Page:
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Industrial Career 1959-1971: Shell Group France: lubricant development; operational research; Informational Organization; Central Planning; Director of South-West Region, Logistics.
Professor (1971-1997), later Emeritus Professor of Universities, (systems science, engineering of organizations science, ...), at l'Université d'Aix-Marseille III in Aix-en-Provence, France.
Co-founder, in 1975, and later director (1988-1997) of GRASCE (Research Group on the Adaptation, the Systems, and the Complexity of the Economy), associated to the CNRS since its origin.
Since 1997, associated member of this Group henceforth integrated with GREQAM, UMR CNRS Marseilles.
Member of committees which compiled several international scientific reviews (system, Information, Decision, Organization)
The biography that follows was realized from discussions that Jean-Louis Le Moigne granted during the year 1998 as part of the preparation for the publication of its "Mix" (a collective work realized in his honor, to which important authors contributed — among which are: Herbert Simon, Edgar Morin, Ernst von Glasersfeld, P. Tabatoni, H. Bartoli — that was published under the title Between Systemic & Complexity: Trailblazing, to the P. U. F. in 1999).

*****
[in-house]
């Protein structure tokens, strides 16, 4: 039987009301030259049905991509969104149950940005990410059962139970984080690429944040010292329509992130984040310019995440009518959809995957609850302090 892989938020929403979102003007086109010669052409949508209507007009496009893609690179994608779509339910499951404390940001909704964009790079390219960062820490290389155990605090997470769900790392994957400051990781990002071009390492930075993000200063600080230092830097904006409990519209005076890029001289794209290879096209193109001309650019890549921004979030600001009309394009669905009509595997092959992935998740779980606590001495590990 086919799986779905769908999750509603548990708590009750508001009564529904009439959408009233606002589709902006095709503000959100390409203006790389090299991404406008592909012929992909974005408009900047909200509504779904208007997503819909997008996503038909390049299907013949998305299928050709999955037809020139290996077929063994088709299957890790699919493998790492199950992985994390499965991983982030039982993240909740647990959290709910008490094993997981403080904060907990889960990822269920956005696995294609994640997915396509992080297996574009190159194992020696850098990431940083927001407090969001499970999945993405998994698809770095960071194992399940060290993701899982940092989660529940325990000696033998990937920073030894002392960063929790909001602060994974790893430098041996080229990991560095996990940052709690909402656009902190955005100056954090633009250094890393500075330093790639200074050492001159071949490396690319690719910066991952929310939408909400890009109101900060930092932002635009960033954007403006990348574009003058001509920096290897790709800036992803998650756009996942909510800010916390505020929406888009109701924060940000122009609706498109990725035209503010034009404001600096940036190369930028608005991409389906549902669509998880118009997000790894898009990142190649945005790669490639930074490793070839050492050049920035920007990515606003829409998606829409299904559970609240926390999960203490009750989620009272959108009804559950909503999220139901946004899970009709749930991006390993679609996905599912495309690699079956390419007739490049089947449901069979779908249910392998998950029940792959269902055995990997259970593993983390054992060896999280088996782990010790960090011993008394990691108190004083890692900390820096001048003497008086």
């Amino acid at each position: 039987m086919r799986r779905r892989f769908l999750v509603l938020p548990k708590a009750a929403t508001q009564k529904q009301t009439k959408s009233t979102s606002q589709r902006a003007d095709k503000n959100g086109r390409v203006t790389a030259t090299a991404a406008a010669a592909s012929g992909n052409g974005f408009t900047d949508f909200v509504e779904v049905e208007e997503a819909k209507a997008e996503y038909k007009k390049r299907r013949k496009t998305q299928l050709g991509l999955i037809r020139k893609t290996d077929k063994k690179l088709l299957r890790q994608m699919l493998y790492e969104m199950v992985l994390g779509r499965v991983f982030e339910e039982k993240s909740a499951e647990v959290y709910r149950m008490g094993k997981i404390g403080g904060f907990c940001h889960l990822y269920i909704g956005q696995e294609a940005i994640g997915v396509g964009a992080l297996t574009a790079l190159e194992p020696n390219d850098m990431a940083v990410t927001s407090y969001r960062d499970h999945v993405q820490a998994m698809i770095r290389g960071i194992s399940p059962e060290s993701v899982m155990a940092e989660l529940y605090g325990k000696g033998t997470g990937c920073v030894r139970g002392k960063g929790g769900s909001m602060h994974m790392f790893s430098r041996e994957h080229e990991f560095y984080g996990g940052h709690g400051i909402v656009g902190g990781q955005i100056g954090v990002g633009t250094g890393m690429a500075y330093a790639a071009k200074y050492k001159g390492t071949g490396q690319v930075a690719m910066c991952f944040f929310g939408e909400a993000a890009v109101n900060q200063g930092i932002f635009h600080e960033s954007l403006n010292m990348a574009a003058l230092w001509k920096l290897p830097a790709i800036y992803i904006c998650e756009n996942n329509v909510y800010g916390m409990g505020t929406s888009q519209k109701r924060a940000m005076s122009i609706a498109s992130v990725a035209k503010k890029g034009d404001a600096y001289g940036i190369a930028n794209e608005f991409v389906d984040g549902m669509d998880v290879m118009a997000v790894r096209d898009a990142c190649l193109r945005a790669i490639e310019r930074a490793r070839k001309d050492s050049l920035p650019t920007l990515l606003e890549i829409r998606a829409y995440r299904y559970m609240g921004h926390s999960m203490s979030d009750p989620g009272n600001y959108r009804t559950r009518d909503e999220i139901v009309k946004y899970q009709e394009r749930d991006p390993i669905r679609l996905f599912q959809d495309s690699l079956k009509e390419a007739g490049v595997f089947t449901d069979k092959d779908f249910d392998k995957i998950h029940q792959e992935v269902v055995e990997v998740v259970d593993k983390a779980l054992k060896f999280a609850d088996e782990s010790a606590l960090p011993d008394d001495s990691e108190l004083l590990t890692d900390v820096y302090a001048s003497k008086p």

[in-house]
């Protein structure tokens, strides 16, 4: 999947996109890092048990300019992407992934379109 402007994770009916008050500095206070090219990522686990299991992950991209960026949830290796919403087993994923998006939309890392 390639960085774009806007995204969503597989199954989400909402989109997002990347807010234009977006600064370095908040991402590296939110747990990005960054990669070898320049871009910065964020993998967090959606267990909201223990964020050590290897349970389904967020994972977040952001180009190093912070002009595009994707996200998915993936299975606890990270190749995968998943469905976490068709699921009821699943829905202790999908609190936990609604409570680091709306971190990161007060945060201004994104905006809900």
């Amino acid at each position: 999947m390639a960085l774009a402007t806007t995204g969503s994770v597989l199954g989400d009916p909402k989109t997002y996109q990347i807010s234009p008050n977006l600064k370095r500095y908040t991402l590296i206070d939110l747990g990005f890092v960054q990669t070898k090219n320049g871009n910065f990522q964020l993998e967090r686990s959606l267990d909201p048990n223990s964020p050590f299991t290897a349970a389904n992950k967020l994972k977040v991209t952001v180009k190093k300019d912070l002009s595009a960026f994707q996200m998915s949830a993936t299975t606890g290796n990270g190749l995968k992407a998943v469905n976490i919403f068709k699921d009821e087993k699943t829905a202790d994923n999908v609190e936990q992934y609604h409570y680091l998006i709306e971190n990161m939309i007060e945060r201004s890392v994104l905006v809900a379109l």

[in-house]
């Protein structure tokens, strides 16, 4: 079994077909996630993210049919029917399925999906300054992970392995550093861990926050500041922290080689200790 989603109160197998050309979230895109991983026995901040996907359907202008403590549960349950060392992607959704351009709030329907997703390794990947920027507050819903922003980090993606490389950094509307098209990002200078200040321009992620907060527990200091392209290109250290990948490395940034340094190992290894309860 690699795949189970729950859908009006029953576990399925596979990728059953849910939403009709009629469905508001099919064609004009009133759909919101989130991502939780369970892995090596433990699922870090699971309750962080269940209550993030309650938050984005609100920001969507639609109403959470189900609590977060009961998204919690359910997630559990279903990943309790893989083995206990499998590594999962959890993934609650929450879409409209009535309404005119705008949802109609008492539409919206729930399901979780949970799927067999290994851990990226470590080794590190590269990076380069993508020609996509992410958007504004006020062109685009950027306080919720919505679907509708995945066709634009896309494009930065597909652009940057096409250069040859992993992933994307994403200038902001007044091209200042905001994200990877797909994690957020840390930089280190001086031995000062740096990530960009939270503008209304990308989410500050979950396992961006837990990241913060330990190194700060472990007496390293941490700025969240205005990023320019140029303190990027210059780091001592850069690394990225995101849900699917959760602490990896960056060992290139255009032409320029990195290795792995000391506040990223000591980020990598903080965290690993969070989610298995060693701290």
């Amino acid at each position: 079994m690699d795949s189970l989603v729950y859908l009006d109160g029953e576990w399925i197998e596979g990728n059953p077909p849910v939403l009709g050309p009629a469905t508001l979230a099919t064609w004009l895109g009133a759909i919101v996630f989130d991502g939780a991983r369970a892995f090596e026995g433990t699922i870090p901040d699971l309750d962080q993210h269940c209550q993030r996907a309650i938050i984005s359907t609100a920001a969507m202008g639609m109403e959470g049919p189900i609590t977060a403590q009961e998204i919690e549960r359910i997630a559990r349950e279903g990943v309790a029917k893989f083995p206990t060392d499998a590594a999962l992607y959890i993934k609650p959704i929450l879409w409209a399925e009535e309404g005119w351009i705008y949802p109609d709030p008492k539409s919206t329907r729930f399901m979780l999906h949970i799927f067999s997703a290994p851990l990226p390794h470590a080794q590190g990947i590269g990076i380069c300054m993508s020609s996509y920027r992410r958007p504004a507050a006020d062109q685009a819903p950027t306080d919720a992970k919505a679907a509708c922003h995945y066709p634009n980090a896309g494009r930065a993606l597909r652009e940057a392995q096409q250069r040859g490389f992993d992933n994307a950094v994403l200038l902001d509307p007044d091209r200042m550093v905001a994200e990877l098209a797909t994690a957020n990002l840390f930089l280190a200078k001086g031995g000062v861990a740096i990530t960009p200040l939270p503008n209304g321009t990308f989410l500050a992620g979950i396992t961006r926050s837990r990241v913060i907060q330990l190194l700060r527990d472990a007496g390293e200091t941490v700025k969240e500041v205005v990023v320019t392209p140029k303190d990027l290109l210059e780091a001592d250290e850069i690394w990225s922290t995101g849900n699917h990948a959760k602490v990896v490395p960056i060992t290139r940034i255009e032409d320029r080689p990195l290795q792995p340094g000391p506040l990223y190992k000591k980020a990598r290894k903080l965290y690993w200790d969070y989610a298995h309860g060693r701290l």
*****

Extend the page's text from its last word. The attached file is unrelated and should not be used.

Jean-Louis Le Moigne was born on March 22, 1931 in Casablanca; he is the eldest child of three children. His father, Emile Le Moigne, had embraced a career of engineering that led him to move to Morocco for a few years in order to contribute there by building a hydraulic barrier that made him famous in the area and that was inaugurated after 1940. Emile was himself the son of a French police officer, of Breton origin and from the countryside, that had benefited from the "social promotion" that was authorized by the institutions of the Third Republic after the war of 1870—and who probably gave the name Emile to his son in reference to Émile Zola. Like a lot of military officers' sons, Emile Le Moigne would be schooled in a military secondary school, La Flèche, before entering the Naval school and would serve during the war of 1914-1918 as a young naval officer. The war caused him some health problems that forced him to return then to civilian life: The army granted him a scholarship to Supélec (engineering school), and it was as an electrical engineer that he was called to contribute to the electric industrialization of Morocco. Émile would meet the mother of Jean-Louis, the daughter of an officer, who participated during that time in the construction of the railroads of Morocco. Note to the reader: this maternal grandfather marked the early childhood of Jean-Louis: he was the seventh boy of a family of nine children—that had emigrated from la Creuse (where his father was a mason) towards the Nièvre where there seemed to be more work... --